Katariinanlaakso nature reserve in Turku is full of history


Katariinanlaakso, Catherine’s Valley, is a 17 hectare nature reserve consisting of hardwood grove patches. It is located in Turku close to Kaarina border. Special characteristics of Katariinanlaakso include rich oaks and little-leaf lindens, a large number of grove plant species, some boulders, and many curious little squirrels and birds. Katariinanlaakso is an excellent location for birdwatching, and it is easy to imagine Catherine Jagiellon spending a beautiful summer day in the shade of these oak trees in the 16th century.

Katariina or Katariinanlaakso is a suburb in Turku, that has possibly been named after Catherine Jagiellon. She was a Polish princess, born in Krakow in 1526. She became the spouse of John III, the King of Sweden and the ruler of Finland. The couple resided in Turku Castle in Turku, Finland, in 1556–1563.

I went to visit Katariinanlaakso one morning in June. It was early morning, but someone was already jogging in the park. Soon I saw some birdwatchers heading to the seaside cliffs, and later a family with children’s buggies joined us. This must be pretty popular place among the locals, I thought. It didn’t take long until I experienced the charm of Katariinanlaakso’s nature myself.

Katariinankivi is the most famous boulder in Katariinanlaakso

The most famous boulder in Katariinanlaakso is this Katariinankivi, Catherine’s boulder. I don’t find it hard to believe that some royalties could have had a picnic by this boulder. Knowing that Catherine Jagiellon was the one who introduced forks to Finland, this boulder was perhaps set like a real table, with linen tablecloth. And some forks and knifes of course. Back then the distant sounds of the traffic and construction most likely sounded different, maybe only birds singing and some sound of horses’ hooves.


Legend has there is also a boulder dedicated to the king, but it is somewhat uncertain which boulder it is. It is connected to the brother of John III, King Charles IX. He was the King of Sweden from 1604 to 1611. Before he became the king, he was known as Duke Charles. Duke Charles was involved in the Cudgel War, which preceded the conflict between Duke Charles and Sigismund III, King of Sweden and Poland, the son of King John III. The Cudgel War began in 1596 when drunken peasants killed a cavalryman. Duke Charles landed here in Katariinanlaakso in 1597 when he came to support the peasants fighting the nobility, who were supporting Sigismund. Few years later Charles winning the war against Sigismund was followed by the infamous Åbo Bloodbath, when several Sigismund’s supporters were beheaded at Turku Town Hall Square.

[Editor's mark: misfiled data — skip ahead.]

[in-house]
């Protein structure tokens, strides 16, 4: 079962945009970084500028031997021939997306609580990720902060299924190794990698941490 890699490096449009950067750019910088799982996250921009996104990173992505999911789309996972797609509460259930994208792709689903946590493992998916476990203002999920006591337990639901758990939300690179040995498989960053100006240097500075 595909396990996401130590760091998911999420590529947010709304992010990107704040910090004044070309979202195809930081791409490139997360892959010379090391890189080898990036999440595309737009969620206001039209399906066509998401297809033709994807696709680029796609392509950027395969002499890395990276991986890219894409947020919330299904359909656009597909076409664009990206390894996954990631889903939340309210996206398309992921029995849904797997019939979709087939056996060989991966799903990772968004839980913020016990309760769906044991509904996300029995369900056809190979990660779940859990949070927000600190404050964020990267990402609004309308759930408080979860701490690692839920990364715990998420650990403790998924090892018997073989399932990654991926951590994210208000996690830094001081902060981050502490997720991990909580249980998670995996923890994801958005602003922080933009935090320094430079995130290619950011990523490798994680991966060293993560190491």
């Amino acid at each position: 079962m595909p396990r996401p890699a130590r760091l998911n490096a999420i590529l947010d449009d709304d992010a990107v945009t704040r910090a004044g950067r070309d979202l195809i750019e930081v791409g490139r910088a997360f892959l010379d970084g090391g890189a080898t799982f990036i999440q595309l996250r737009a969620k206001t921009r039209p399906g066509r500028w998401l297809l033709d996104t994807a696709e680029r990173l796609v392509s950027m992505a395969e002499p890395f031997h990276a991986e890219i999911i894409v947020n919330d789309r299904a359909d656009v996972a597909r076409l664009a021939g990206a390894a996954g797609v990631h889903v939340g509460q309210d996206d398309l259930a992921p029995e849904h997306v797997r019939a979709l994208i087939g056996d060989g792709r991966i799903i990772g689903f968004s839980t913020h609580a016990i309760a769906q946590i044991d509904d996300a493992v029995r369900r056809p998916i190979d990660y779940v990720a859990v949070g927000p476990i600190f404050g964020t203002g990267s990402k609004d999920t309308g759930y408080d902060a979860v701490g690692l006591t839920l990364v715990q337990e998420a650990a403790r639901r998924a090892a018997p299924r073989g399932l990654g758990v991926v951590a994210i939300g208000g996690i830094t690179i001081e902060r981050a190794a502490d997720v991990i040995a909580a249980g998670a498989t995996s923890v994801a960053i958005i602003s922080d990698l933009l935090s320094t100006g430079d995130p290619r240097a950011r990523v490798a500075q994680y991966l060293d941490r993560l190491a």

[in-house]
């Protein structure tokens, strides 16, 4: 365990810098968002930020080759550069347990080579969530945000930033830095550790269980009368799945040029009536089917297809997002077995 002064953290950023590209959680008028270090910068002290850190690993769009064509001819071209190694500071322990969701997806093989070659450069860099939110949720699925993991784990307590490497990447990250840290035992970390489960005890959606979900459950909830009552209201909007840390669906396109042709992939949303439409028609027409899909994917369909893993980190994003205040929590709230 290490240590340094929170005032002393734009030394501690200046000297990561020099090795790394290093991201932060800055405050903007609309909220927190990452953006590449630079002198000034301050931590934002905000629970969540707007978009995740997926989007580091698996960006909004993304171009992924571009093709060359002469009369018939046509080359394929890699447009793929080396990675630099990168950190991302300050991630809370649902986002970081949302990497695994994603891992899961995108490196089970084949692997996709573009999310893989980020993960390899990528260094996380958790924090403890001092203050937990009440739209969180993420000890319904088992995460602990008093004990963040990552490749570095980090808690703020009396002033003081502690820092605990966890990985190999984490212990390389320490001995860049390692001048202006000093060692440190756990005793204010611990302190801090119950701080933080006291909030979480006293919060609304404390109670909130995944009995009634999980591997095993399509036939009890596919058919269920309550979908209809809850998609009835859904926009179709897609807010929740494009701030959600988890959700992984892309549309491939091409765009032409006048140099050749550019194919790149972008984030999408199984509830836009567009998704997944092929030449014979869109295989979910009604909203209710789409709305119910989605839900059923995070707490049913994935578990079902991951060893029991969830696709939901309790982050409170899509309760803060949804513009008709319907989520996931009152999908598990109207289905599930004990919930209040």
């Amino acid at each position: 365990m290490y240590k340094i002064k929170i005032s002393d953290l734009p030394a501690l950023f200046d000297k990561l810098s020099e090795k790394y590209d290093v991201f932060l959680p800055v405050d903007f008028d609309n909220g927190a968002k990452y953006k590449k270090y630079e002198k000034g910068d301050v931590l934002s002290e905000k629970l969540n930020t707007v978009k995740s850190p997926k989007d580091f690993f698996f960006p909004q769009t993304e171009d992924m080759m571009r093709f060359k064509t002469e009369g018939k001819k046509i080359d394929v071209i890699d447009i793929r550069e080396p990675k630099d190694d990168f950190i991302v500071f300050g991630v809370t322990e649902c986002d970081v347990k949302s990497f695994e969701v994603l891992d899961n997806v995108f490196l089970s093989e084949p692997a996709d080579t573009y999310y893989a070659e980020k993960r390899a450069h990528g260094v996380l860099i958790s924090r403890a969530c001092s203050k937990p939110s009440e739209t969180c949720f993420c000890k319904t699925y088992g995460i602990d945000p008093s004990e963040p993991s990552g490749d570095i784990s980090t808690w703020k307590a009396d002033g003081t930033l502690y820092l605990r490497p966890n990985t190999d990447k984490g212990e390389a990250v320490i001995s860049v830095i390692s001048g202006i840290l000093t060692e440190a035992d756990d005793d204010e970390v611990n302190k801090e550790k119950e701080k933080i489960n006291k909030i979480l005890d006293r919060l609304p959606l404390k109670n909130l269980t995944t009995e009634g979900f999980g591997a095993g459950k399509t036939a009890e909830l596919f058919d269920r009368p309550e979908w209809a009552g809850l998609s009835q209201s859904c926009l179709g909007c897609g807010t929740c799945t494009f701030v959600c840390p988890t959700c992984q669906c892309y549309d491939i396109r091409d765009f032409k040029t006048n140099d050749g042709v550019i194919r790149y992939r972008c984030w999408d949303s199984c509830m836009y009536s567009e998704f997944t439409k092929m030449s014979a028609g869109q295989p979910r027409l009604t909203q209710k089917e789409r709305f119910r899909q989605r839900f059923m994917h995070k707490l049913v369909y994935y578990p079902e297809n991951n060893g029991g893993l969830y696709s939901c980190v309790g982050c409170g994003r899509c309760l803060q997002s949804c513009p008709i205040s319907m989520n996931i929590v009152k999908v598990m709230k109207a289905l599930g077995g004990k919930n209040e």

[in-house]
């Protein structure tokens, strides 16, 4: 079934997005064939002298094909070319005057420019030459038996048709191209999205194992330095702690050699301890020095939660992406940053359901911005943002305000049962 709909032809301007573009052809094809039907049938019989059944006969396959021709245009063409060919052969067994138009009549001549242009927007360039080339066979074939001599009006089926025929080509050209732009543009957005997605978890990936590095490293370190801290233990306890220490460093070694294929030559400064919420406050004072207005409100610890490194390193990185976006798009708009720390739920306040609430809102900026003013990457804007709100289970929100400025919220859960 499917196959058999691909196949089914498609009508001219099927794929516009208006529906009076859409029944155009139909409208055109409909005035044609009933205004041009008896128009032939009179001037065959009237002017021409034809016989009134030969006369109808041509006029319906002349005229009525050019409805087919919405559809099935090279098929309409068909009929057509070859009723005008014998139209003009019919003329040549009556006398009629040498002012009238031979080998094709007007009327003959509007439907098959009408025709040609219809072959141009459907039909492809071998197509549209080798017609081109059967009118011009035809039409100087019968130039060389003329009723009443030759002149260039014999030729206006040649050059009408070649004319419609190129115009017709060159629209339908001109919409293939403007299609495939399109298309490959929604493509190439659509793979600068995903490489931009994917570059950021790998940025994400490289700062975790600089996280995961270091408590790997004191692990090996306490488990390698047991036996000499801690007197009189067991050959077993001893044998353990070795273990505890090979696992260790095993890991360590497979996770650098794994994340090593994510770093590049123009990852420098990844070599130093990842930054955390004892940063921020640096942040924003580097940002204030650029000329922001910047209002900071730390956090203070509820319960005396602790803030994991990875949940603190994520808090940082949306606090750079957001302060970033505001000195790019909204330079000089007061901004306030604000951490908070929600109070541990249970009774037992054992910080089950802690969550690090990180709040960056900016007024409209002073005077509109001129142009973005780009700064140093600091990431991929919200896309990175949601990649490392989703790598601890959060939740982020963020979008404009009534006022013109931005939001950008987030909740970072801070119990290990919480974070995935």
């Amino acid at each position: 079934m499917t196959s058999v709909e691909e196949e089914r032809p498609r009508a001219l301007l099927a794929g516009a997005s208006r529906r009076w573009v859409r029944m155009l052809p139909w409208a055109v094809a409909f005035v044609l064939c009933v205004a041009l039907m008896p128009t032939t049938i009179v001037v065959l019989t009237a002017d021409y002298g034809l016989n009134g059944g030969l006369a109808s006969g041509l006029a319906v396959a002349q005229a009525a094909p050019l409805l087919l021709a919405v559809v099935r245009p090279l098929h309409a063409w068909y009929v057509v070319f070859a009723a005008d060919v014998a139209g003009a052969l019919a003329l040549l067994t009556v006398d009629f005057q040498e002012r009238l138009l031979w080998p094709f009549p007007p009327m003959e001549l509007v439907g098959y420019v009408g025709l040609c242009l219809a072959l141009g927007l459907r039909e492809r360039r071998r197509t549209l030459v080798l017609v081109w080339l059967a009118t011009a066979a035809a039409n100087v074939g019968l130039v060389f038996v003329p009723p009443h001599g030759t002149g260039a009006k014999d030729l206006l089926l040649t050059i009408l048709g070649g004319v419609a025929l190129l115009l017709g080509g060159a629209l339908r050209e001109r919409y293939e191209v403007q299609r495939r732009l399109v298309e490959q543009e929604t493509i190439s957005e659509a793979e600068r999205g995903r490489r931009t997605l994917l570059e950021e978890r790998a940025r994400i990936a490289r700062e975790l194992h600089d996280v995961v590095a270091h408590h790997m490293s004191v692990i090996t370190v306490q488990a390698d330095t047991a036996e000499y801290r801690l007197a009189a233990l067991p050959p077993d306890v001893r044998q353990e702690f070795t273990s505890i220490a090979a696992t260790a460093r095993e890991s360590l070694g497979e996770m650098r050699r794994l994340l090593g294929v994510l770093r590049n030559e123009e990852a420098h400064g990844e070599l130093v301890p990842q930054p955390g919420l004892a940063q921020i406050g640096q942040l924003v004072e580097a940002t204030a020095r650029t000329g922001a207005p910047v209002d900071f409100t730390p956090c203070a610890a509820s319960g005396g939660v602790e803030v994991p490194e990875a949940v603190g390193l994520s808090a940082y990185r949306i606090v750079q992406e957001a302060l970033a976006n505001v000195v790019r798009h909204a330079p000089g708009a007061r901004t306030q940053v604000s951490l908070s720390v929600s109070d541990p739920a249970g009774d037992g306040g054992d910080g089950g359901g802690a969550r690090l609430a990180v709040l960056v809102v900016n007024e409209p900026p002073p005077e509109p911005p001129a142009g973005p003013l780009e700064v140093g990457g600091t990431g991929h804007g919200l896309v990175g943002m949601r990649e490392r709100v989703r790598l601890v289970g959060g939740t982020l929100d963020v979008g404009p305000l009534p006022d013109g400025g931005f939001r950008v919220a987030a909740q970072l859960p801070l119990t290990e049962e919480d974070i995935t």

Meeting the locals is always fun

Birds and squirrels were following me as I was walking along the trails at Katariinanlaakso. It is always great to get to meet some locals on your trips, but I was not expecting 15 squirrels wanting to be my friend. I was very flattered, and probably took tens of photos of all of them. Meet Charly and Cate, who were my biggest fans. Cate looks like she is eating well, maybe even with a fork, while Charly is busy fighting the other squirrels.

Locals at Katariinanlaakso

Best place for birdwatching is the seaside cliff called Ruskiakallio. This is close to the spot where Duke Charles set foot on some 400 years ago, with an army of over 6000 men. The birds back then must have been wondering what is going on: “Is this some Jukola relay?”

Birdwatching at Katariinanlaakso

Trails at Katariinanlaakso

Katariinanlaakso trails

The nature trail (2km) departs from Ispoisten coutry house parking lot, in front of a daycare centre. It doesn’t really matter which way you walk this trail. It actually makes an eight, plus few trails that lead to different directions, including duckboards to Ruskiakallio cliffs. Villa Solin at the south end is on private land so avoid tresspassing there. Green parts on the map are forests and yellow are grass or meadows. There are gates along the trail where the second meadow is, and you can pass through those gates as long as you close them behind you. Most of the squirrels, including Cate and Charly, hang around where that badger is on the map.

You need to know that you should not deviate from the path between 15.4-31.7. when the birds are nesting, and that the dogs should be on the leash at all times. Information boards by this trail are unfortunately only in Finnish and Swedish. This Katariinanlaakso nature trail is connected to longer hiking network of St. Catherine’s Paths (Pyhän Katariinan Polut) in Kaarina.

Directions to Katariinanlaakso

Katariinanlaakso parking area
Sigridinpolku 5
20740 Turku

How to get there: You can get to Katariinanlaakso by car, by bicycle or by bus.

  • Car: Set Sigridinpolku 5 to your navigator and follow the instructions until you reach Rykmentintie. Instead of turning to Sigridinpolku, take the next road to the parking lot in front of the Ispoisten country house.
  • Public transport: Buses 9 or 13 go to Katariina from centre of Turku or shopping mall Skanssi. The closest bus stops are called Ratsukonkatu or Rykmentitie. See timetables and tickets at Föli website.

Accessibility: Some of the trails are wide and support wheelchairs and children’s buggies. However, there is a fenced meadow area with gates that might be difficult to pass. Duckboards are leading to Ruskiakallio after Villa Solin, and there is a small stairwell just before the duckboards.

When to go: You can visit the area at any time of the year. If there are skiing tracks in the winter, you are not supposed to walk on them.

What to wear: Clothes or armour. As this trail is short and easy, no hiking shoes are required.

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